Welcome back to a bright and sunny Thursday (well depending on where you live). Here in New York, the Heatherwick Studio and MNLA–designed Little Island, passion project of billionaire Barry Diller, is scheduled to open to the public tomorrow; you can preview the new floating park, and its concrete support pots, here.
Here’s what you need to know today:
You can “adopt” the art at Notre Dame Cathedral to help fund its recovery
Work to restore the fire-ravaged Notre Dame Cathedral in Paris by 2024 continues apace (even as the square in front of the building closed over lead contamination fears). Now, the Friends of Notre Dame de Paris, the organization responsible for funding the restoration, are letting individuals sponsor individual pieces of art to help raise money for the project. So far, reportedly ten statues have all been sponsored for $10,000 apiece, and most of them grotesques.
H/t to Artnet News
The Getty Conservation Institute is reburying ancient mosaics
Sometimes the best way to preserve millennia-old art is to simply put it back in the ground. The Getty Conservation Institute is doing exactly that, most recently reburying an 1,800-year-old floor mosaic in the Bulla Regia in Tunisia. Why, exactly? It’s because once exposed to the elements, humans, plants, and animals, those historic finds are immediately put at risk. An explainer on the Getty’s blog runs down the why and the how, as well as lists previous examples where archeologists have reburied important finds in order to protect them.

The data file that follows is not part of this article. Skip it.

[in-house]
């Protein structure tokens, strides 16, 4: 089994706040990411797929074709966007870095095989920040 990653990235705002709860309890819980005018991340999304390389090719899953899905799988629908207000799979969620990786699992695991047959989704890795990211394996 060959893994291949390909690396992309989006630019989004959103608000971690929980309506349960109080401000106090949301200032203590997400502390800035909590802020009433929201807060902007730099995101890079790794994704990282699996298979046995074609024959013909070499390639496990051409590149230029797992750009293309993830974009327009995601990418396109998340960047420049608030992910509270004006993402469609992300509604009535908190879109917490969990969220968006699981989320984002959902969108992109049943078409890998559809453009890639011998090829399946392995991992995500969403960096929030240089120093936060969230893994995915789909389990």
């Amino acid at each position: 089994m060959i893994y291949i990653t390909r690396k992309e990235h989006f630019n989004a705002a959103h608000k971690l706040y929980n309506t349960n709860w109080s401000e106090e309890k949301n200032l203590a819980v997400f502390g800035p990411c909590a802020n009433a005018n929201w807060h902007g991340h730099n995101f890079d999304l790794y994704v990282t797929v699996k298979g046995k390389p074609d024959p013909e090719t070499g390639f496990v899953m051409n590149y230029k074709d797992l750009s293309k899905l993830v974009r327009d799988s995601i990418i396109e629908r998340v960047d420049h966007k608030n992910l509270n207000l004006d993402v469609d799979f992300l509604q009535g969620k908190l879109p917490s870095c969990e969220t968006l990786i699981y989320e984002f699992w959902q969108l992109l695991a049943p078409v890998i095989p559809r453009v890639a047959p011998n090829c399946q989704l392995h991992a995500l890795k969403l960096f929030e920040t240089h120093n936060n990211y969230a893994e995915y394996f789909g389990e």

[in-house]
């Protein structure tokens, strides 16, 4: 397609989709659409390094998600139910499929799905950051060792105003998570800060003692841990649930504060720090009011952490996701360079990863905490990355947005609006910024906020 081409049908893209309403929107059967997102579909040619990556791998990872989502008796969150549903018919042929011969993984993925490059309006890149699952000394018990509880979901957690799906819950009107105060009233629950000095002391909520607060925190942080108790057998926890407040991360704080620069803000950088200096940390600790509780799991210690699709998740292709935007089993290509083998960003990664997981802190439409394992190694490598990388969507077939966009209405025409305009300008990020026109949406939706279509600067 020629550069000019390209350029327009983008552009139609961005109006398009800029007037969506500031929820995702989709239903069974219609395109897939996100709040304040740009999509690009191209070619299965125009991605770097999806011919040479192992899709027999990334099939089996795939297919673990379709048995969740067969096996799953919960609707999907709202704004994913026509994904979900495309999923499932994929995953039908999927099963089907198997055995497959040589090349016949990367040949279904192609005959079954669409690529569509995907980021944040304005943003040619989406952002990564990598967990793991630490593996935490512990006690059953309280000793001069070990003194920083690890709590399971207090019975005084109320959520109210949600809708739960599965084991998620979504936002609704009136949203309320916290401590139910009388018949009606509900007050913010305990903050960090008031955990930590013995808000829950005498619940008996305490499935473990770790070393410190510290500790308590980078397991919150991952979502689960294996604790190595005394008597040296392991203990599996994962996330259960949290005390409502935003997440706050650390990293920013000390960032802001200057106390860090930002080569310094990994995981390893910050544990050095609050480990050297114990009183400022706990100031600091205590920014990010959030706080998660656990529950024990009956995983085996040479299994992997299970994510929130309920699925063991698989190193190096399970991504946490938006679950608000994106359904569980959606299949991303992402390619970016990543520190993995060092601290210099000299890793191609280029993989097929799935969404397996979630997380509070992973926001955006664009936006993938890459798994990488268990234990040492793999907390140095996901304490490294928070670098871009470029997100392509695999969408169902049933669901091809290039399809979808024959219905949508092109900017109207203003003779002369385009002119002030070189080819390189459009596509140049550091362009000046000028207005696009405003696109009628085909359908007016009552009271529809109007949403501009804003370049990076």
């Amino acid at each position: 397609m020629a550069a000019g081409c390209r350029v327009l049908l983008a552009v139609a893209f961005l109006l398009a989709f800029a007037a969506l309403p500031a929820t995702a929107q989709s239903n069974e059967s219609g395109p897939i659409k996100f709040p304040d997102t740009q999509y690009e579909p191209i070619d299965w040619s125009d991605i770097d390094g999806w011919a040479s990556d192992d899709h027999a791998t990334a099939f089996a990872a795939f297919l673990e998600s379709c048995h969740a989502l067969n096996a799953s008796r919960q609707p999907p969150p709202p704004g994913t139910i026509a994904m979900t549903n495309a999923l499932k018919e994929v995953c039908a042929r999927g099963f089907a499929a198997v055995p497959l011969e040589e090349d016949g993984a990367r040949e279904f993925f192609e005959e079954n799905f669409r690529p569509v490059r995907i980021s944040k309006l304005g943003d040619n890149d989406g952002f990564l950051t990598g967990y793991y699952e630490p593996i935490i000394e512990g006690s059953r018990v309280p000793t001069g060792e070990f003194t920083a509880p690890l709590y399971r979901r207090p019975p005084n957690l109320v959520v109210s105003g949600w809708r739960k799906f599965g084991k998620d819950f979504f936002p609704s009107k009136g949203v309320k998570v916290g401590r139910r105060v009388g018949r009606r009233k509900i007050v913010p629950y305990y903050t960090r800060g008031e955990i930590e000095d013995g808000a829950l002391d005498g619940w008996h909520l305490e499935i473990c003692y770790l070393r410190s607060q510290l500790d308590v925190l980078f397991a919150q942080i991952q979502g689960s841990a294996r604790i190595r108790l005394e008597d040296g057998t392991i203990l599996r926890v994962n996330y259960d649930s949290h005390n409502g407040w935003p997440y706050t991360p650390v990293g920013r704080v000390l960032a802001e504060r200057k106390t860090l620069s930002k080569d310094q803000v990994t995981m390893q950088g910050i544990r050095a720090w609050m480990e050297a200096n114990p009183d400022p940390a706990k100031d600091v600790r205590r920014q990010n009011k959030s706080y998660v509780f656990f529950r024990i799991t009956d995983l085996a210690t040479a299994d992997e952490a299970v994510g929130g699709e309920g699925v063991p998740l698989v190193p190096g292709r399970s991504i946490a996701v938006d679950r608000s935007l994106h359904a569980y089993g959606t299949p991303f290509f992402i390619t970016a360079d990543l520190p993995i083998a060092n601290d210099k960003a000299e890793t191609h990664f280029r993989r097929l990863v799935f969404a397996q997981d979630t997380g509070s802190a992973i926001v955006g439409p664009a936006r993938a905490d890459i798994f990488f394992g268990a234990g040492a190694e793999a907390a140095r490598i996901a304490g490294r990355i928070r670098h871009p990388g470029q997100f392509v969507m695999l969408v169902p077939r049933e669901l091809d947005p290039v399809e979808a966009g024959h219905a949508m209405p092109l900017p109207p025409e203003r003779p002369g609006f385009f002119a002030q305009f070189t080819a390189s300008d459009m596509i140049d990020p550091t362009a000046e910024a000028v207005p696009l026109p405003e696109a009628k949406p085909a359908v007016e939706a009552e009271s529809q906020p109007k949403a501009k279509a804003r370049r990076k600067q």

This 1,800-year-old mosaic at Bulla Regia in Tunisia was recently reburied. It decorates the floor of a small room in the Roman-period Maison de la Chasse (House of the Hunt).
Why? Read more on reburial, a conservation technique used around the world: https://t.co/EkOEsFJDRk pic.twitter.com/uw3ZjNfiuk
— Getty (@GettyMuseum) April 13, 2021
H/t to Hyperallergic
Victor Hugo’s house museum reopens in Paris after renovations
After being closed since April of 2019, the Maison de Victor Hugo, home of the French novelist, is finally reopening to the public. The debut had been pushed back five months because of COVID lockdowns, but the house museum has reopened with a new cafe, new staircase and improved circulation, expanded gallery space, and broadened collections. (Museum staff used the extra downtime to restore much of the existing collection.)
H/t to The Art Newspaper
Google is opening its first brick-and-mortar retail store in Manhattan
Following in the footsteps of Apple, Amazon, Microsoft, and every startup that advertises on the subway, Google is launching a brick-and-mortar retail store this summer. Opening at the base of Google’s New York City headquarters in Chelsea between 8th and 9th Avenues, the Google Store will showcase—surprise—Google products, letting customers test drive the electronics before buying.
H/t to The Verge
The Minneapolis City Council removed parking requirements from new projects
For the first time in Minneapolis, new construction will no longer need to include parking. In a unanimous 13-0 vote on Friday, May 14, the Minneapolis City Council removed the requirement in a bid to help decrease the cost of building housing and incentivize mass transit. And because the move would go toward reducing pollution in the city, it aligns with the Minneapolis 2040 Comprehensive Plan’s climate goals.
H/t to the Star Tribune
Arizona wants to explore diverting Mississippi River flooding to the Colorado River
Last week, the Arizona Legislature formally approached Congress over a proposal to reroute Mississippi River flood water to the Colorado River. The legislature reasoned that if the Mississippi River is flooding its banks with increased regularity and causing property damage, why not divert the excess water to drought-prone areas? If the proposal is approved by Congress, the first phase would be a feasibility study.
H/t to the Mohave Valley Daily News